Back in 2015, Dan Nosowitz spoke to linguists and other experts about how Italian-American culture and how words like capicola and mozzarella became gabigool and mutzadell:
Most immigrant groups in the United States retain certain words and phrases from the old language even if the modern population can’t speak it. But for people outside those groups, and even, often, inside them, it’s next to impossible to pick out a specific regional accent in the way a Jewish American says “challah” or a Korean-American says “jjigae.” How can someone who doesn’t speak the language possibly have an regional accent?
Yet Italian-Americans do. It’s even been parodied. On an episode of Kroll Show, comedian Nick Kroll’s character Bobby Bottleservice, a Mike “The Situation” Sorrentino–type, describes his lunch in this thick accent, eliminating the final syllable of each item. “Cap-uh-coal,” he says, pointing at capicola. “Mort-ah-dell,” he says, as the camera pans over a thin, pale arrangement of mortadella. “Coca-coal,” he finishes, as the camera moves over to a glass of Coke. “Capicola,” made famous in its mutation by The Sopranos, gets even more mutated for comedic effect on The Office, where it becomes “gabagool.”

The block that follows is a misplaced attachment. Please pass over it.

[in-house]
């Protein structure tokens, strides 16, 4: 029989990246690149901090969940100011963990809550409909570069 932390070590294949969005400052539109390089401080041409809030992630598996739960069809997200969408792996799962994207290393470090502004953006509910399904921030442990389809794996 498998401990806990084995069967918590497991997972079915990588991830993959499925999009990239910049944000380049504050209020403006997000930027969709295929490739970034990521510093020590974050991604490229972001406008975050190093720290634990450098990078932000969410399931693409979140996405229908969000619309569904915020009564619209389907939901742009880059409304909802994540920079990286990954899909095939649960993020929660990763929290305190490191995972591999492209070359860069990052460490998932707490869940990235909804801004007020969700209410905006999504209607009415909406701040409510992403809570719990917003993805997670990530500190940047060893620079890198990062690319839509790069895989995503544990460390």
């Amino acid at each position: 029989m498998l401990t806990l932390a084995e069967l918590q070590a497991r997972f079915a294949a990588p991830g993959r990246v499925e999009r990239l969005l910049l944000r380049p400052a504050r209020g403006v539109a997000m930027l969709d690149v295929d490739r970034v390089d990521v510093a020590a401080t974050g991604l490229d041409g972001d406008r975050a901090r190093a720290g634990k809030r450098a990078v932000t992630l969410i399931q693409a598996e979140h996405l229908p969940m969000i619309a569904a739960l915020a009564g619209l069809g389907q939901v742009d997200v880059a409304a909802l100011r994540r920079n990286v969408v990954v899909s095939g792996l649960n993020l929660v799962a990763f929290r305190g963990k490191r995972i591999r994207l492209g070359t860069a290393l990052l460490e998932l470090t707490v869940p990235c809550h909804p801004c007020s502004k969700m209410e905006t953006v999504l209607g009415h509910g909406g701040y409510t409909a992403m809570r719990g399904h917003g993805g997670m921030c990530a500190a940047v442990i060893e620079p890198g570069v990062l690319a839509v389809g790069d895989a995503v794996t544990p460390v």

“One thing that I need to tell you, because this is something that is not clear even for linguists, let alone the layperson—the linguistic situation in Italy is quite complicated,” says Mariapaola D’Imperio, a professor in the linguistics department at Aix-Marseille University who was born in Naples and studied in Ohio before moving to France. The situation is so complicated that the terms used to describe pockets of language are not widely agreed upon; some use “language,” some use “dialect,” some use “accent,” and some use “variation.” Linguists like to argue about the terminology of this kind of thing.
It’s a wild and fascinating story about how languages, dialects, and accents can get rearranged, merged, discarded, and rejuvenated through social interaction and migration.